Commons:Village pump/Copyright

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Welcome to the Village pump copyright section

This Wikimedia Commons page is used for general discussions relating to copyright and license issues, and for discussions relating to specific files' copyright issues. Discussions relating to specific copyright policies should take place on the talk page of the policy, but may be advertised here. Recent sections with no replies for 7 days and sections tagged with {{section resolved|1=~~~~}} may be archived; for old discussions, see the archives.

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File:Bromley Manhattan Plate 001 publ. 1955–56.jpg[edit]

Have I used the correct license? Thanks. Vzeebjtf (talk) 15:55, 13 August 2016 (UTC)

If it was not really renewed, then the tag is correct. Ruslik (talk) 16:34, 13 August 2016 (UTC)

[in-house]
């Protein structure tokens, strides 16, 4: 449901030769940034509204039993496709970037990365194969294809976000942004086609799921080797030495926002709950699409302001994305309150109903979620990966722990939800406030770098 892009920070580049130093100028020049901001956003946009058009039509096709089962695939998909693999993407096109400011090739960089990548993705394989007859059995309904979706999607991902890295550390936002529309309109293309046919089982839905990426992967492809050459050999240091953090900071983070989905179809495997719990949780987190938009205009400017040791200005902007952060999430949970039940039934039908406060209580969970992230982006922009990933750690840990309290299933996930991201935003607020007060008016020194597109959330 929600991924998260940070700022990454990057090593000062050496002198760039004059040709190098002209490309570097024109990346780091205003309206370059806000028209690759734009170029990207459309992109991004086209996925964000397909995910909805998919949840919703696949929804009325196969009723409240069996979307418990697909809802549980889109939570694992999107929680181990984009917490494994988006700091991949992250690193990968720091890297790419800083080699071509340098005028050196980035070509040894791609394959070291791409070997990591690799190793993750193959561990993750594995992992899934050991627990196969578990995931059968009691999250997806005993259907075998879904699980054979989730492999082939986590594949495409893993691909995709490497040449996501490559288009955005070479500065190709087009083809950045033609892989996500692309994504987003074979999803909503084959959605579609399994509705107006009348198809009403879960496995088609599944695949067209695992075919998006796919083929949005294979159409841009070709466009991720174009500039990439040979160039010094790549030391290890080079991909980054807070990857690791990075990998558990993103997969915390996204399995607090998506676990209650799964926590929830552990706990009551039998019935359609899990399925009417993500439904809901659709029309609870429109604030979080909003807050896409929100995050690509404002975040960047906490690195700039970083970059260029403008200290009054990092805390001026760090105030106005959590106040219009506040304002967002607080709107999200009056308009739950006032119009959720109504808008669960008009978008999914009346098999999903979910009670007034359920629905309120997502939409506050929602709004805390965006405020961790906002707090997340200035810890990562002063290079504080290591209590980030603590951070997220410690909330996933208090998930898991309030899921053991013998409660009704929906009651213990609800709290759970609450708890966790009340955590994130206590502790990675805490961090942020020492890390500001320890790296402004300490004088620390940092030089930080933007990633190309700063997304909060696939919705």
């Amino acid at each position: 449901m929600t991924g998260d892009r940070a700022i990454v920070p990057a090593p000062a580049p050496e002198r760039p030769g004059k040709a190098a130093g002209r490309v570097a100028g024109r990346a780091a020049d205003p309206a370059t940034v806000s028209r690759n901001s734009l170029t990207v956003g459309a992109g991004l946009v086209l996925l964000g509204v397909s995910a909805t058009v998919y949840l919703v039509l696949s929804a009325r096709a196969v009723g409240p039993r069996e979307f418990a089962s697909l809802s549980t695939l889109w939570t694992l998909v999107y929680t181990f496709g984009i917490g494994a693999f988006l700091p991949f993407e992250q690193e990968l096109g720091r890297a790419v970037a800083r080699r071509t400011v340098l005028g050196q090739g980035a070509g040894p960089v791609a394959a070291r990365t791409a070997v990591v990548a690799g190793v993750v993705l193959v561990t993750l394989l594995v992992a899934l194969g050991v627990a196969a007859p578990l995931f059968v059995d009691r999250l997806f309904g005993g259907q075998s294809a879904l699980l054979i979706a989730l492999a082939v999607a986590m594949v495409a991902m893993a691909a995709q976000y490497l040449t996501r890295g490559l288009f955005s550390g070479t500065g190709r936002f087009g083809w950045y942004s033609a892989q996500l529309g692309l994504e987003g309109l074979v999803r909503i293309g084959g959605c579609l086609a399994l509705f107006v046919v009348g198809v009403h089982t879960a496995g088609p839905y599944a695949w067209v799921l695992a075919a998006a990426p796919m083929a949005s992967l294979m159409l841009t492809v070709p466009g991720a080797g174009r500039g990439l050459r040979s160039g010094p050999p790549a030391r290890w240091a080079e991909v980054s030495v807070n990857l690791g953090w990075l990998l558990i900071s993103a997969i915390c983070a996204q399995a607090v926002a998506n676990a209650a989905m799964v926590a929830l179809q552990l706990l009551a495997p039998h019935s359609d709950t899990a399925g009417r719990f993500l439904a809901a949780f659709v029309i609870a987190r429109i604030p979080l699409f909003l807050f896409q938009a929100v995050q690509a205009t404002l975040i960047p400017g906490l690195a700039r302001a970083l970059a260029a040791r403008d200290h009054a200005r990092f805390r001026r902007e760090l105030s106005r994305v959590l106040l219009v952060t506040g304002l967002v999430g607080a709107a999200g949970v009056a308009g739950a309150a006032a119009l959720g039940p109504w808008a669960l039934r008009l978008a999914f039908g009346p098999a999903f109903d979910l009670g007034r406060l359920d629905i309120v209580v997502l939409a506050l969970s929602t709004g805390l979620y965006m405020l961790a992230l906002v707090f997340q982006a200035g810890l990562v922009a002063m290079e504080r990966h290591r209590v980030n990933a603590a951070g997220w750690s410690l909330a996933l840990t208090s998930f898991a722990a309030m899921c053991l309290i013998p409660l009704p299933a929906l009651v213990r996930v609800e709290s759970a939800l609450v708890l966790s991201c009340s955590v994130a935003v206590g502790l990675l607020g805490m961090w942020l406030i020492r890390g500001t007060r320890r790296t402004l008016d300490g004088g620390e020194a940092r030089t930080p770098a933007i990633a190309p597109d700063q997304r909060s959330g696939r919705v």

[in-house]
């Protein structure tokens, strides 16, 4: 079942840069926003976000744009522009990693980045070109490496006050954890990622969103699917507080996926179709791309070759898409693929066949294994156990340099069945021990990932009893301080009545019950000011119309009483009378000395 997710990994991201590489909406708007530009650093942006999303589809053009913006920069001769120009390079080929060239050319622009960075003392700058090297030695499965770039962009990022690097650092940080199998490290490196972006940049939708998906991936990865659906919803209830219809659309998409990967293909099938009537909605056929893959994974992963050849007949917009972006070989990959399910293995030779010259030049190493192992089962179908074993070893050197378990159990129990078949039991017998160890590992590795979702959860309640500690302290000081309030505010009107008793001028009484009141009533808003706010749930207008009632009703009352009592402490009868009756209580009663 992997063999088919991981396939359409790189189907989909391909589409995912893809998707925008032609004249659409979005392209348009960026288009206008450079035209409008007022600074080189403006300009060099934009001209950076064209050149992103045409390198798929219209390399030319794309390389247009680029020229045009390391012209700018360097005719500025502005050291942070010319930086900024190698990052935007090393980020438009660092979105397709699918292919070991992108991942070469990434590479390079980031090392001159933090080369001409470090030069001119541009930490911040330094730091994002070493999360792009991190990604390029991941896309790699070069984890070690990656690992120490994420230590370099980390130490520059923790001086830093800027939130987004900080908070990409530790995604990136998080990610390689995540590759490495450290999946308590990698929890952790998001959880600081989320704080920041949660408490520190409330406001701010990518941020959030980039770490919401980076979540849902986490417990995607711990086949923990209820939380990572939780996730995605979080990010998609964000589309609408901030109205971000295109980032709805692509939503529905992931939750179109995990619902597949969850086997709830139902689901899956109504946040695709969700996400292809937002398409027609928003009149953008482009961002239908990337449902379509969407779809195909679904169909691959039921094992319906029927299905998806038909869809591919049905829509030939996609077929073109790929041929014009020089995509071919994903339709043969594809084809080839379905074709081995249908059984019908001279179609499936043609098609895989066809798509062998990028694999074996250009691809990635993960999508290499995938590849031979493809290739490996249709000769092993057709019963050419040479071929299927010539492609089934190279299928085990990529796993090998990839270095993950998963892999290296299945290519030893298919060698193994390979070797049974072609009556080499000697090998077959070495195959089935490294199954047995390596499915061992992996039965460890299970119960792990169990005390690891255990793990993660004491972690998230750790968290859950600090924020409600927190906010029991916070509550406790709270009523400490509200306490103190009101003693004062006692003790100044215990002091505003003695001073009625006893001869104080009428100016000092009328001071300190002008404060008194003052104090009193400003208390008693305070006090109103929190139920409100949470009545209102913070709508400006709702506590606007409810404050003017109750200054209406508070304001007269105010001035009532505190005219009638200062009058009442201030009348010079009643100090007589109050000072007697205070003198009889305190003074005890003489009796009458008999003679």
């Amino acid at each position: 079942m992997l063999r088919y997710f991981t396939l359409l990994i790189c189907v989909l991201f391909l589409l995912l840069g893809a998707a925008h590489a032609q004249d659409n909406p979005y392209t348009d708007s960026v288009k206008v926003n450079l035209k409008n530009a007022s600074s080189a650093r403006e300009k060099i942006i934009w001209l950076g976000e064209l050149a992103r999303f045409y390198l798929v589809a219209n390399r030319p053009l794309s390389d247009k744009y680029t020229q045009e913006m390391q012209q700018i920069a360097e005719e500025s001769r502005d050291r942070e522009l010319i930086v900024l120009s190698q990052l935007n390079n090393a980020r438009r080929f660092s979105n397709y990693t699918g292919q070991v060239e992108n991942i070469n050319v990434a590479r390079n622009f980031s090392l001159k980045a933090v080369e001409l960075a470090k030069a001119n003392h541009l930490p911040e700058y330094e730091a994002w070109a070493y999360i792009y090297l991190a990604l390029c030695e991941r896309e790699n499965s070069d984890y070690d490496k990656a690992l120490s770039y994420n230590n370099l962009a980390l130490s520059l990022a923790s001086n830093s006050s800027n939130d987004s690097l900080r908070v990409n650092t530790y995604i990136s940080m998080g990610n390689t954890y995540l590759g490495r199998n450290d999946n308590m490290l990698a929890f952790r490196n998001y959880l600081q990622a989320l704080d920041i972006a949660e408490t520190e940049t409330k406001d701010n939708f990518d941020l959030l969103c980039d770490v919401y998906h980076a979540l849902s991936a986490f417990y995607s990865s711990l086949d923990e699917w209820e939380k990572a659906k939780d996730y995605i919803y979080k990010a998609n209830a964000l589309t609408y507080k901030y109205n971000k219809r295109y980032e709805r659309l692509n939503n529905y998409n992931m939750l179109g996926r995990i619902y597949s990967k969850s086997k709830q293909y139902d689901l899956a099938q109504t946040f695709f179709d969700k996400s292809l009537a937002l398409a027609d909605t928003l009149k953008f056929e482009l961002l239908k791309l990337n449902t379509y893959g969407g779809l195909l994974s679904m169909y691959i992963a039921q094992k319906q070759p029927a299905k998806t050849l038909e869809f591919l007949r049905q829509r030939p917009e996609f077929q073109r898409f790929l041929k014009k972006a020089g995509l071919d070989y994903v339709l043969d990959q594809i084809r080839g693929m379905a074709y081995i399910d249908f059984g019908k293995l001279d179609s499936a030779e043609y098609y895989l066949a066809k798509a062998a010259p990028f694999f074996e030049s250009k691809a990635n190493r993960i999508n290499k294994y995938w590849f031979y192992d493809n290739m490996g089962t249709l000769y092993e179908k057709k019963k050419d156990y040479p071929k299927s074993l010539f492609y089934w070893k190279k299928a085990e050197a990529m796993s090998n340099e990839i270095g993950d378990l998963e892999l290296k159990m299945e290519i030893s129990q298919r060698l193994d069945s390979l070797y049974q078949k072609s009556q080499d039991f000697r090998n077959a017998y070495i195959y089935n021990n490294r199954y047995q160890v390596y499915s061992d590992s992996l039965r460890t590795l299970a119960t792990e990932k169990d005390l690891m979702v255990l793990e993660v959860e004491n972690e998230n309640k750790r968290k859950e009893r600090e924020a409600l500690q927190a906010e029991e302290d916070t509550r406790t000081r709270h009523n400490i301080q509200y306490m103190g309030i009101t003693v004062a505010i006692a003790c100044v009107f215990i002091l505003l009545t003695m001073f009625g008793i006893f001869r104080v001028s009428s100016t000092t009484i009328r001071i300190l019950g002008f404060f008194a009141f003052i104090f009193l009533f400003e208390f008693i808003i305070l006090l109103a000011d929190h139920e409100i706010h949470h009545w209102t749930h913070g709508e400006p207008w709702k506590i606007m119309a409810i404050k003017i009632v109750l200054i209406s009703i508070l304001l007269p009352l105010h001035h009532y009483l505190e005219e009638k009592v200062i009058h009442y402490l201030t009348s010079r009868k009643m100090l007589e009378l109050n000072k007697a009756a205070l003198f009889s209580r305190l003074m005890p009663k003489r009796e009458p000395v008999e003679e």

That is one way to do it :-) As long as it's a U.S. work, we should trust their determinations of no copyright restrictions. Given that there is a copyright notice, and that I couldn't find a renewal notice on www.copyright.gov (which should be there for any work copyrighted 1951 or later), I added the {{PD-US-not renewed}} tag as well as that is the virtually-certain reason it's PD. It's good to keep the note that the NYPL also marked it copyright-free, though. Carl Lindberg (talk) 16:51, 13 August 2016 (UTC)
@Clindberg: I was curious, so I double checked. It's in the catalog for 1956, shown as published 9 December 1955, as registration A218812. No renewal filed. Reventtalk 12:00, 14 August 2016 (UTC)
(we should have a template for giving this info, btw) Reventtalk 12:02, 14 August 2016 (UTC)

Thank you all very much. Vzeebjtf (talk) 15:08, 14 August 2016 (UTC)

@Revent: Is this copyright information available online? Vzeebjtf (talk) 14:14, 16 August 2016 (UTC)